An ontology-based Web mining method for unemployment rate prediction

Research output: Journal Publications and Reviews (RGC: 21, 22, 62)21_Publication in refereed journalpeer-review

34 Scopus Citations
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Original languageEnglish
Pages (from-to)114-122
Journal / PublicationDecision Support Systems
Online published20 Jun 2014
Publication statusPublished - Oct 2014


Unemployment rate is one of the most critical economic indicators. By analyzing and predicting unemployment rate, government officials can develop appropriate labor market related policies in response to the current economic situation. Accordingly, unemployment rate prediction has attracted a lot of attention from researchers in recent years. Themain contribution of this paper is the illustration of a novel ontology-basedWebmining framework that leverages search engine queries to improve the accuracy of unemployment rate prediction. The proposed framework is underpinned by a domain ontology which captures unemployment related concepts and their semantic relationships to facilitate the extraction of useful prediction features from relevant search engine queries. In addition, state-of-the-art feature selection methods and data mining models such as neural networks and support vector regressions are exploited to enhance the effectiveness of unemployment rate prediction. Our experimental results show that the proposed framework outperforms other baseline forecasting approaches that have been widely used for unemployment rate prediction. Our empirical findings also confirm thatdomain ontology and search engine queries can be exploited to improve the effectiveness of unemployment rate prediction. A unique advantage of the proposed framework is that it not only improves prediction performance but also provides human comprehensible explanations for the changes of unemployment rate. The business implication of our researchwork is that government officials and human resources managers can utilize the proposed framework to effectively analyze unemployment rate, and hence to better develop labor market related policies.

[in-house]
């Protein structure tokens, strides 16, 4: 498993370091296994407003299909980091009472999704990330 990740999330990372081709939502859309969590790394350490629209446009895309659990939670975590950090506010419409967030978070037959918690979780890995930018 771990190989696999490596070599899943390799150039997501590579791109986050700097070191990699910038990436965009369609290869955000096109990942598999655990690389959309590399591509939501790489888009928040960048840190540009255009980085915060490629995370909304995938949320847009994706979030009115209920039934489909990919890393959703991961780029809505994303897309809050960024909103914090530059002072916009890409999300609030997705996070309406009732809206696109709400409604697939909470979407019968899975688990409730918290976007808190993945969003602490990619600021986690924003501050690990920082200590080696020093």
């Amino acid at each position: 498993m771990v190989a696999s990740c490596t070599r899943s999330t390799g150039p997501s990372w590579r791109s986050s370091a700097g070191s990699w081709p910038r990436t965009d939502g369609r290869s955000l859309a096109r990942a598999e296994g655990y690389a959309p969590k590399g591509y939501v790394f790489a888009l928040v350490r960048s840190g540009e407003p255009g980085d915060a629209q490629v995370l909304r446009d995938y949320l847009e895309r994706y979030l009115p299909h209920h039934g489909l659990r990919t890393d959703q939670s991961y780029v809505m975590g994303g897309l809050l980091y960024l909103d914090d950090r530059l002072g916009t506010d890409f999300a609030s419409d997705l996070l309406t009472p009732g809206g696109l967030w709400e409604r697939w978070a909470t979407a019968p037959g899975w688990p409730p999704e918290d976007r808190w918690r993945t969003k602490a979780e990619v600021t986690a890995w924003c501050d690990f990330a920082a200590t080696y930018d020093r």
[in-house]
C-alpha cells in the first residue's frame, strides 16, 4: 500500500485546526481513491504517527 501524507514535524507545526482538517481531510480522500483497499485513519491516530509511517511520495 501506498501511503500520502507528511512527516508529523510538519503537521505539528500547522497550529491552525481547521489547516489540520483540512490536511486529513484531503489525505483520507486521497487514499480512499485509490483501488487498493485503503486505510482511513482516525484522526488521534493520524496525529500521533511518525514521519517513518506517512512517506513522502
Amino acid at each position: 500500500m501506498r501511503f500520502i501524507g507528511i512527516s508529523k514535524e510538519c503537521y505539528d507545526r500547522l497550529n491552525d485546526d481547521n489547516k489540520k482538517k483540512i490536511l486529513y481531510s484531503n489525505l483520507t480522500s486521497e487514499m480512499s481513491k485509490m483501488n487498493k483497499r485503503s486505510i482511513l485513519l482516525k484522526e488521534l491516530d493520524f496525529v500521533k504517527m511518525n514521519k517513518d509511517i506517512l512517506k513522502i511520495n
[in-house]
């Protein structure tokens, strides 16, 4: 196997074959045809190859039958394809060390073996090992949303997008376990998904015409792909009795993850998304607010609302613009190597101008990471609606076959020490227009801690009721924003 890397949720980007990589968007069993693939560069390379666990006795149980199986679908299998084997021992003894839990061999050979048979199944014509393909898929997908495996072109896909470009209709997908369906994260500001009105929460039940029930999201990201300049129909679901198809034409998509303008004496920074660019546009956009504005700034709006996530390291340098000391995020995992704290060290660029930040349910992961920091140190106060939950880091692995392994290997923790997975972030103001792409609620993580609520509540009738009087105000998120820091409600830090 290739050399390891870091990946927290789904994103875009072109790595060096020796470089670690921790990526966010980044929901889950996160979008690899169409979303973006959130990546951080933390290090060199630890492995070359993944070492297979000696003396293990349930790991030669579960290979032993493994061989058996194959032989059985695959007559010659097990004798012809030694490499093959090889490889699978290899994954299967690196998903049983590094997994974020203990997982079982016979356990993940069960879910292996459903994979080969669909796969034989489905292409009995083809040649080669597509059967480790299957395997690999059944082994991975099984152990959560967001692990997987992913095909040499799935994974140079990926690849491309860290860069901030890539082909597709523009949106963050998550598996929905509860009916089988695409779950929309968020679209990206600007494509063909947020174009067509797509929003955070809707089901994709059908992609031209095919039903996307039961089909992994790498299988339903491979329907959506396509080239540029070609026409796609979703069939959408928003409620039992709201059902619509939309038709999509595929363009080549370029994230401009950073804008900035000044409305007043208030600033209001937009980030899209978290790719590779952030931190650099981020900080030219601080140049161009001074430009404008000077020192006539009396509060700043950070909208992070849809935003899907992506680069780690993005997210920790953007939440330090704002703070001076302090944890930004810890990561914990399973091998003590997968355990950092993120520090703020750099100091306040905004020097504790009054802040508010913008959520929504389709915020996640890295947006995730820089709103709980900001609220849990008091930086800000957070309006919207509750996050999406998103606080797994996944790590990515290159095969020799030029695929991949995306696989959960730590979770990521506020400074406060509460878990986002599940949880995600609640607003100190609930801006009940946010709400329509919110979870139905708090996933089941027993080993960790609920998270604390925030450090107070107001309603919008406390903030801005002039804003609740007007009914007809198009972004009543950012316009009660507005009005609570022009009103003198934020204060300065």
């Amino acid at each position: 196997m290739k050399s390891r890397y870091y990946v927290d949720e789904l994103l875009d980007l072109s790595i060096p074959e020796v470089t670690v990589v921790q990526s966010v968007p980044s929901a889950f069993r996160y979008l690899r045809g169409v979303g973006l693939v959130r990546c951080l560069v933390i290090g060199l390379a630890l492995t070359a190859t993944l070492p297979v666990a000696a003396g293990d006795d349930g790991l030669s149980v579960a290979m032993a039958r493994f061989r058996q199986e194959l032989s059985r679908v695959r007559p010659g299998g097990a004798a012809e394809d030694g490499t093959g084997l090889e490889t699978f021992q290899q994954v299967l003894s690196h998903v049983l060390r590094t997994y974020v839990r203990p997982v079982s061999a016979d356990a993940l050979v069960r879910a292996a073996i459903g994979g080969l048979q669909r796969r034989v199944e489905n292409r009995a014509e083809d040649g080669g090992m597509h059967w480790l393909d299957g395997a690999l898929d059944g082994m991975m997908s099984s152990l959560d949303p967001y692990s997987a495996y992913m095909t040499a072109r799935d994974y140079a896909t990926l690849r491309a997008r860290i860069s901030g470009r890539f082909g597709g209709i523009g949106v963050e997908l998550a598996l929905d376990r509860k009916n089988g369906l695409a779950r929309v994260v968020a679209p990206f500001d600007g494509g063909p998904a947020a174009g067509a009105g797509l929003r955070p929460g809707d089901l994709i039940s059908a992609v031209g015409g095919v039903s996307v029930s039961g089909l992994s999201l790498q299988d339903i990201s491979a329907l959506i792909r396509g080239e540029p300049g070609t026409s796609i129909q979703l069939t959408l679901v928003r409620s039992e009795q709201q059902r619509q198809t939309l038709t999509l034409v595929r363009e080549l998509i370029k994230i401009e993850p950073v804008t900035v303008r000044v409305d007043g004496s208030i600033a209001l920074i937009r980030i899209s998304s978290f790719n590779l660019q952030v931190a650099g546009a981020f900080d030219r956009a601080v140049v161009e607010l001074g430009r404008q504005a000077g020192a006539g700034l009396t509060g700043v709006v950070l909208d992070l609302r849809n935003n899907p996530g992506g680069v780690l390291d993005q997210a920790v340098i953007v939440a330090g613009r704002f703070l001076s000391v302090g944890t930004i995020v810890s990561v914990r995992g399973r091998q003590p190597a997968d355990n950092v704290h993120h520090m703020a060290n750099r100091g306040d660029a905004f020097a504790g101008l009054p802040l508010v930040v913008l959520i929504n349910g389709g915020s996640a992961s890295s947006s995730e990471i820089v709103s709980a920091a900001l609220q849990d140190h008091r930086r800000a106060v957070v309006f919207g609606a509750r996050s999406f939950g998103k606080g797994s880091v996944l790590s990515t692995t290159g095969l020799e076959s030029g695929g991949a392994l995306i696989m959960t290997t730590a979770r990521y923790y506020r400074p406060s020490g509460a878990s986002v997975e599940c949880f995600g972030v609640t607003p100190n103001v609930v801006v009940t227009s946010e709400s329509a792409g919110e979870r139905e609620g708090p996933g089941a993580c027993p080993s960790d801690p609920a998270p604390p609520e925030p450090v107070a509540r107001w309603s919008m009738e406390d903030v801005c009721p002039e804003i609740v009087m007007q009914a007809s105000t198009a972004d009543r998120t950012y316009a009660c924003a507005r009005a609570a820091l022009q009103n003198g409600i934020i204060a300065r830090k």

Research Area(s)

  • Domain ontology, Neural networks, Search engine query data, Support vector regressions, Unemployment rate prediction, Web mining